The differences between Bridgerton’s books


Just call me Lady Whisteldown, because I’m telling you all the secrets.

Attention dear readers, I think it is safe to say that Bridgerton is officially the diamond of the season.

In case you didn’t know, the hit Netflix series is based on Julia Quinn The duke and me, the first novel in a series of eight books on the Bridgerton siblings.

Now, I’m one of those people who needs to read the book before watching the show, which means I easily spotted all the differences between the two. So, without further ado your grace, here are the biggest differences between the book and the series:

Netflix / Via Vanity Fair


Simon and Daphne meet in a slightly different way.

Liam Daniel / Netflix

On the show, Daphne bumps into him at a ball before being officially introduced by his brother, Anthony. However, in the book, Daphne is accosted by Lord Berbrooke in the hallway and she knocks him unconscious, similar to the garden scene in the show’s pilot. Simon stumbles upon her and Berbrook’s unconscious body, and the two devise a plan to get him away before anyone sees him.

Anthony was in their cunning.

Liam Daniel / Netflix

In the series, Daphne and Simon keep their fake romance completely under lock and key, especially from Anthony, who despises their relationship. very known. But in the book, Anthony is so angry that Daphne and Simon explain their ruse and swear to keep it a secret. It made it even more shocking to find the two hip in the garden!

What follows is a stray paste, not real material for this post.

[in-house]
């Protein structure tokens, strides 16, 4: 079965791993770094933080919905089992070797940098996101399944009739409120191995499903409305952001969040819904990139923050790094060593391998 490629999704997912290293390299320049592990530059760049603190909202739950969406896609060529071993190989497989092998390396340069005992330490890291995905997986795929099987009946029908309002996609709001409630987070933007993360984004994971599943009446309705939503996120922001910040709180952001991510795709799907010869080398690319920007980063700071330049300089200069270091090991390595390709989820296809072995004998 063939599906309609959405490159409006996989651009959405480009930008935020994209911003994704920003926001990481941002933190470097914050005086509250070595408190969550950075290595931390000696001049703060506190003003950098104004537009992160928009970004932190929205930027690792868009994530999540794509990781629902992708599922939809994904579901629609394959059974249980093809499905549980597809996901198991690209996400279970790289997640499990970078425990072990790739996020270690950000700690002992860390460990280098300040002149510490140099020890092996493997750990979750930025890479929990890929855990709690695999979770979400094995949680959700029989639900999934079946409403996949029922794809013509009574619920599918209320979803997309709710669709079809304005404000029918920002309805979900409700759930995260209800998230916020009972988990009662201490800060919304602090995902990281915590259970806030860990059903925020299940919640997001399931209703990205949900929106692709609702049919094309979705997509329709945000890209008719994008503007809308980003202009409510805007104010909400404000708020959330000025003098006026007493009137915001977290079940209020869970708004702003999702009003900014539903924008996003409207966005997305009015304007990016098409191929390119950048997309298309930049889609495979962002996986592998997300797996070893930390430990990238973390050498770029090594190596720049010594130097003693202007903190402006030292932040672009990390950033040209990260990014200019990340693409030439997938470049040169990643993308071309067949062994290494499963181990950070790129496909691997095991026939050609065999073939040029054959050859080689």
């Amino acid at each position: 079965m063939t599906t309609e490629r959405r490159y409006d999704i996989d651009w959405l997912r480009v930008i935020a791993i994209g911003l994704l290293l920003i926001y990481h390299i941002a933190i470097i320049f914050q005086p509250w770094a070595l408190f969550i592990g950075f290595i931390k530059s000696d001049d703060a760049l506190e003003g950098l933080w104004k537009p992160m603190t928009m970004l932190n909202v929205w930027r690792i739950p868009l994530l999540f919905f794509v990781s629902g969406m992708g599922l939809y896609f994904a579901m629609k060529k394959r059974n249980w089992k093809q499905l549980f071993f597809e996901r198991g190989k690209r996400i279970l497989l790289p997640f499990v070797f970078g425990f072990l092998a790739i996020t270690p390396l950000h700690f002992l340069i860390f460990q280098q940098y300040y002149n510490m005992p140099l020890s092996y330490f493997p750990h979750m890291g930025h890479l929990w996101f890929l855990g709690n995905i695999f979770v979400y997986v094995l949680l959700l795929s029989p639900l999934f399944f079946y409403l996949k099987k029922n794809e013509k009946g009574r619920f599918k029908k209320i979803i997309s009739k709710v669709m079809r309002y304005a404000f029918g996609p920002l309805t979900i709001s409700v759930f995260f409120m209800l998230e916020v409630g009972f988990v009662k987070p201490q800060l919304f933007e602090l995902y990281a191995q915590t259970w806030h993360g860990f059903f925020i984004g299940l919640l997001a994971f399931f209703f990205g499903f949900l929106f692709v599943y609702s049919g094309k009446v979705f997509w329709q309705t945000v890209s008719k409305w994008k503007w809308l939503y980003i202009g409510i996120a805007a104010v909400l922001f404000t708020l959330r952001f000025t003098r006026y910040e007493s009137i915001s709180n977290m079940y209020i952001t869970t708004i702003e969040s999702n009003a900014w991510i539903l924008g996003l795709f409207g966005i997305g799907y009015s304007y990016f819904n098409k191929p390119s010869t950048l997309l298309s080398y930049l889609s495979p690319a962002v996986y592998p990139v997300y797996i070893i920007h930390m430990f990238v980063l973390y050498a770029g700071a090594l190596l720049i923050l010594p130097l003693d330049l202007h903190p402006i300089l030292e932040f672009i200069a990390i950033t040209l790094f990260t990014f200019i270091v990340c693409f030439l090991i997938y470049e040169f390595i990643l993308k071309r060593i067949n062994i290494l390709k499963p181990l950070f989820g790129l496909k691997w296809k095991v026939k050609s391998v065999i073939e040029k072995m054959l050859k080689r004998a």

Simon’s stutter is not completely gone.


In the book and in the series, Simon struggles with a stutter as a young child, which horribly leads his father to deny him. In the series, Simon’s stutter is gone as an adult and is only mentioned in the past (with the exception of a scene with Lady Danbury). But in The duke and mehe always struggles with, usually when his emotions are running high, and that becomes something that we see him actively working to overcome during his relationship with Daphne.

And he doesn’t box.


That’s right, Simon’s affinity for boxing is 100% limited to the show. That being said, I am not complaining in any way 😏.

Benedict does not attend orgies or artistic bohemian evenings.


While Benedict is also an artist in the books, that’s about all that is the same. There are no bohemian parties or orgies in sight, but fear not. His book, An offer and a gentleman, still has a lot of spicy scenes.

Marina Thompson does not exist.


Okay, ~ technically ~ she mentioned very briefly in the fifth book – To Sir Phillip, with love – as the late wife of Eloise’s love interest, Phillip Crane. But she’s never alive on the page, so for all intents and purposes her character on the show is basically written from scratch. This pregnancy scandal? Her engagement to Colin? Yeah, never happened.

And she’s not the only one. There are a ton of new characters on the show that don’t appear anywhere in the books.


Madame Delacroix, Will Mondrich, Siena Russo, Prince Friederich, Lord Featherington and Queen Charlotte are all characters exclusive to the series.

And finally, the identity of Lady Whistledown is not revealed until much later.


The identity of the elusive Lady Whistledown is revealed in the closing moments of the show’s season finale, but it is not revealed at all in the book. In fact, the book doesn’t really focus on finding out who she is. Eloise doesn’t conduct an investigation, and while people are curious, they mostly just leave her anonymous. Lady W’s identity is finally discovered in the fourth book of the series, Romance M. Bridgerton.

Have you read the Bridgerton books? Spot a difference that I missed? Let me know in the comments!

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